Last month, the world watched as the United States inaugurated its next president. Not only was this event momentous because it marks the first time a non-white person holds this office, but also because it comes at a time when many Americans are in crisis. Barack Obama has a huge task before him—turning around the economy, solving Mid-East crises, reforming healthcare and slowing down global warming—to name a few. Citizens from around the world are looking to President Obama to usher in happier, more secure times and he and his wife—a young, handsome couple—are the perfect image of change.
On election day, security in Washington was at its highest. As the nation's first black president, Obama is particularly vulnerable to harm. After the fact, we learned that President Obama was wearing a bullet-proof suit to offer increased protection as he made his way along Pennsylvania Avenue to his new home at the White House. A simple glance at his classic black suit showed no indications that it was made of high-performance, bullet-proof material.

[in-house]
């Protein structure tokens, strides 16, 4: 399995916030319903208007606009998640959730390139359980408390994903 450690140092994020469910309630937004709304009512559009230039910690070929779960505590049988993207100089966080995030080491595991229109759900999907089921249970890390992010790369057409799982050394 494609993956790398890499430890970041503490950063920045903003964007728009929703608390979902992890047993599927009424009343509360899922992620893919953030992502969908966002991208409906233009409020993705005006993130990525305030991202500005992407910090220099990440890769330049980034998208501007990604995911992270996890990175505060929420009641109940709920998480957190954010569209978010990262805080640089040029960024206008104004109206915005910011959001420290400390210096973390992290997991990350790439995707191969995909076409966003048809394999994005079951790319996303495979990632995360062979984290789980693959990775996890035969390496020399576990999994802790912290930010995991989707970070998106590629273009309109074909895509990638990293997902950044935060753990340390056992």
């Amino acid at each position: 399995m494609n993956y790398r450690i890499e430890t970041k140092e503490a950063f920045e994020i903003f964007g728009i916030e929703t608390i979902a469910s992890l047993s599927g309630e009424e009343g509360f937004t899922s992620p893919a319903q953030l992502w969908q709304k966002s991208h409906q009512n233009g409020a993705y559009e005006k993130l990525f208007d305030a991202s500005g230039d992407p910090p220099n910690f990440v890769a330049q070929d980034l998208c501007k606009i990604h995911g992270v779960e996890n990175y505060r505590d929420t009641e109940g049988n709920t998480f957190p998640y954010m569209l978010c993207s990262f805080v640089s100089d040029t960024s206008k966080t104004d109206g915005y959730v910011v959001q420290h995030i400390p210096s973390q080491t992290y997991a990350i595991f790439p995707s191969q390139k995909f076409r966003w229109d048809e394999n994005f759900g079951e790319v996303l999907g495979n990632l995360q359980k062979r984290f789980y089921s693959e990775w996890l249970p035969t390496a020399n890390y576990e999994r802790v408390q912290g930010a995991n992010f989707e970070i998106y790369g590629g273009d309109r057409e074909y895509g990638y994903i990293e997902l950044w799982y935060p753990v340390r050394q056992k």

Those familiar with nonwovens and technical textiles are well aware of the strides protective fabrics have made in recent years but the rest of the word was amazed to learn that a normal-looking suit can protect from gunfire. These abilities will only expand as technology advances and need for protection—from gun shot, from fire, from chemicals—grows.
This spring, two editions of Techtextil, one in Las Vegas and another in Frankfurt, Germany, will showcase how textile technology is advancing, allowing clothing and other fabrics to do more than ever before. For more on these shows, please visit www.techtextil.com.
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